George Madden Lomax (August 8, 1849 – May 13, 1917) was from 1892 to 1896 a member of the Louisiana House of Representatives for Lincoln Parish in North Louisiana. He introduced legislation to establish in 1894 what became Louisiana Tech University in Ruston, Louisiana. A Democrat, his single term corresponded with the first term of Governor Murphy J. Foster, Sr.
In 1893, a fire destroyed the former Ruston College. The next year the Lincoln Parish Police Jury in special session outlined plans to establish a state-supported industrial institute. Along with fellow Representative J. T. M. Hancock of Jackson Parish and journalist, lawyer, later Judge John Burnham Holstead of Ruston, Lomax pushed for passage of the proposed bill. On July 6, 1894, the legislature passed Act 68 to establish The Industrial Institute and College of Louisiana to be located in the parish seat of Ruston. The law specified that the institution was intended "for the education of the white children of the State of Louisiana in the arts and sciences". The original skills to be taught at the industrial institute included telegraphy, stenography, drawing, industrial applications of designing and engraving, needlework, and bookkeeping. Since the school was the first state college north of Natchitoches, home of the new Northwestern State University, admission standards were considered lenient. Incoming students were merely required to be at least fourteen years of age and able with "tolerable correctness" to read, write, speak and spell.
Colonel Arthur T. Prescott of Baton Rouge was named the first president of the new institution. He immediately moved his family to Ruston, where he began the supervision of the building of a two-story brick building known as "Old Main."
In 1902, Lomax was a plaintiff with fourteen others in a civil suit against William H. Phillips regarding the physical destruction of the old Walnut Creek schoolhouse building in Ward 3 of Lincoln Parish near Simsboro. The structure had intermittently housed a private school affiliated with a Southern Baptist church. The building had fallen into disuse and the school was being held instead at the Walnut Creek Baptist Church. Phillips demolished the building to obtain the lumber from the structure for use in improvements to the public school in nearby Simsboro. Lomax won in the district court in Ruston, but the Louisiana Court of Appeal for the First Circuit reversed the original ward, and the Louisiana Supreme Court upheld the circuit court and sided with Phillips and the public school. The higher courts questioned the standing of Lomax and the other plaintiffs as representatives of a neighborhood.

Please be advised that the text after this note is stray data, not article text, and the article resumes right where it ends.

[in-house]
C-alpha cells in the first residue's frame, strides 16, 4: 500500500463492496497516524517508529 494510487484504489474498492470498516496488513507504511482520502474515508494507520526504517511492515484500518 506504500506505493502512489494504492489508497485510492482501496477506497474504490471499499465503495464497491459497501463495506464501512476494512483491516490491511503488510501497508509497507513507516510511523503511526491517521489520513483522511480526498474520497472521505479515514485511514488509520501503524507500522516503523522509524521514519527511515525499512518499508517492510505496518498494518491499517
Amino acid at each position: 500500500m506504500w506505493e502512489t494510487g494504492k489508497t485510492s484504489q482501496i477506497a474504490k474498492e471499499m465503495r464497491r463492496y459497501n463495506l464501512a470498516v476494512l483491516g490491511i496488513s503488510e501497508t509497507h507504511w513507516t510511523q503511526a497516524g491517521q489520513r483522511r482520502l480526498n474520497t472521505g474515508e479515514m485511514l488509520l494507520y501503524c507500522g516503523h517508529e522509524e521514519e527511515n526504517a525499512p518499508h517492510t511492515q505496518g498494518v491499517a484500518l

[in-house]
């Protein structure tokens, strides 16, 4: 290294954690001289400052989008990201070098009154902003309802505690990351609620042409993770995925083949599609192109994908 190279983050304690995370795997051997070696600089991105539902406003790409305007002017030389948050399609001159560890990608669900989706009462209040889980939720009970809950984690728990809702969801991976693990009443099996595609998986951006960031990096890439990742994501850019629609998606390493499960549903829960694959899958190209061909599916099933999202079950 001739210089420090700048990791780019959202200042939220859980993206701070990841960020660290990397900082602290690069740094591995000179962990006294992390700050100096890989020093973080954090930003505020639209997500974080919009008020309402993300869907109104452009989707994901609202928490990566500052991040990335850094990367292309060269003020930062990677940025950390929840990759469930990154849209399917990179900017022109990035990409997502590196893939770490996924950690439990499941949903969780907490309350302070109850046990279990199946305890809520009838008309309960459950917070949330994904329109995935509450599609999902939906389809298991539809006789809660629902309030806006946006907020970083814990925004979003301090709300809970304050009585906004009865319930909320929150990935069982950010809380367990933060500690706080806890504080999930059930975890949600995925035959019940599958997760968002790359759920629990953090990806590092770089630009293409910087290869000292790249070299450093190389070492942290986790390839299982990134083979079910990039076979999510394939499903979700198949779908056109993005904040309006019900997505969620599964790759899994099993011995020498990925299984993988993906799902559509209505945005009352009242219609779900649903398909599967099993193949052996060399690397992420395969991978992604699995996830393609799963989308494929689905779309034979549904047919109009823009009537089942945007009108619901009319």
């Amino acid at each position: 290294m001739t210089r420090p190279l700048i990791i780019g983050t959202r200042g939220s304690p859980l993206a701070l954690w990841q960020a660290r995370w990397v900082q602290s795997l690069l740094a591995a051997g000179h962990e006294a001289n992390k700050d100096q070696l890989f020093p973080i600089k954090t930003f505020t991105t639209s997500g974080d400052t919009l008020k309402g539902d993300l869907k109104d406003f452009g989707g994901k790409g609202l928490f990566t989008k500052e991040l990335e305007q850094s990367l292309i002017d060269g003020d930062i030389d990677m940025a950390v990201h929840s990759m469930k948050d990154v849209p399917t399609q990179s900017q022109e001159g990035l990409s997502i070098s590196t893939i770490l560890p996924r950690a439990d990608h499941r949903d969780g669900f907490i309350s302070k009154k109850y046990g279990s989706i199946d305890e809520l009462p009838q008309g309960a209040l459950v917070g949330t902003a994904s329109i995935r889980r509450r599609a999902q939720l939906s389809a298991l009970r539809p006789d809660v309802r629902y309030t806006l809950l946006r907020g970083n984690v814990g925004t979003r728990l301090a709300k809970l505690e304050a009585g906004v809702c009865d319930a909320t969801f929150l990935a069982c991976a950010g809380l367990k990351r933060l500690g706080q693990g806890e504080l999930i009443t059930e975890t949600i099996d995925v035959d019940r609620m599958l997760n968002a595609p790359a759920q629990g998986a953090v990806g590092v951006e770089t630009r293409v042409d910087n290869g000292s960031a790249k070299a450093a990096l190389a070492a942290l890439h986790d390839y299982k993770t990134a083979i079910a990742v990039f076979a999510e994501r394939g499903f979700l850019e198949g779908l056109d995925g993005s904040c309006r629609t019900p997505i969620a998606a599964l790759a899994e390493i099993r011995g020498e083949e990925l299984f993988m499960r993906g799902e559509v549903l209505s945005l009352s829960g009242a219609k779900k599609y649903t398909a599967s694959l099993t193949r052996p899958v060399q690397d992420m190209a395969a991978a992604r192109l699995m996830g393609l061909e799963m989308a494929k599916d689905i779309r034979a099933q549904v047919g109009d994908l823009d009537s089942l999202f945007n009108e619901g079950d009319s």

At the time of his death, Lomax was a member of the Ruston City Council.
Ancestry and legacy
Lomax was the only son of Samuel Wesley Lomax (1825-1884), a native of Abbeville County in northwestern South Carolina, and the former Amy Madden (1818-1884). His sister and only sibling was Mary Ann "Mollie" Lomax Colvin (1852-1921). The parents are interred at Antioch Cemetery in Lincoln Parish. Lomax was born in Laurens in Laurens County, also in northwestern South Carolina. His first wife was the former Rebecca Burt (1855-1900), by whom he had eight children. His second wife, Mary C. Lomax, bore him a ninth child. The oldest son from the first marriage, Dallas Daniel Lomax (1882-1972), was born in Simsboro and is interred at Greenwood Cemetery in Ruston.
Lomax's granddaughter, the daughter of Dallas Lomax, was Virginia Lomax Marbury (1918-2008), the wife of William Ardis Marbury, Jr. (1917-2005). She was a music educator turned insurance agent. An Episcopalian, she and her husband in 1959 founded Banker's Life in Louisiana. In 1996, the Louisiana Tech alumni building was named the Marbury Center in their honor. The pair was named among the top 100 distinguished Louisiana Tech graduates at the 1994 centennial ceremony. Lomax's great-grandson, Lomax Bailey Napper, is a former director of the private Cedar Creek School in Ruston and a professor of education at Louisiana Tech. He also has ties to Simsboro through his descent from L.D. "Buddy" Napper, a state representative for Lincoln Parish from 1952 to 1964.
Lomax died a month after United States entry into World War I. He is interred along with his first wife and other family members, including presumably the second wife as well, at Walnut Creek Cemetery near Simsboro.
The former Lomax Hall on the Louisiana Tech campus, a liberal arts building, was razed to make way for the Charles Wyly, Sr., Tower of Learning. Another Lomax Hall on the south campus houses the Louisiana Tech Conservatory and has a display of tropical plants. The George Madden Lomax Scholarship is available at Louisiana Tech to junior students who qualify.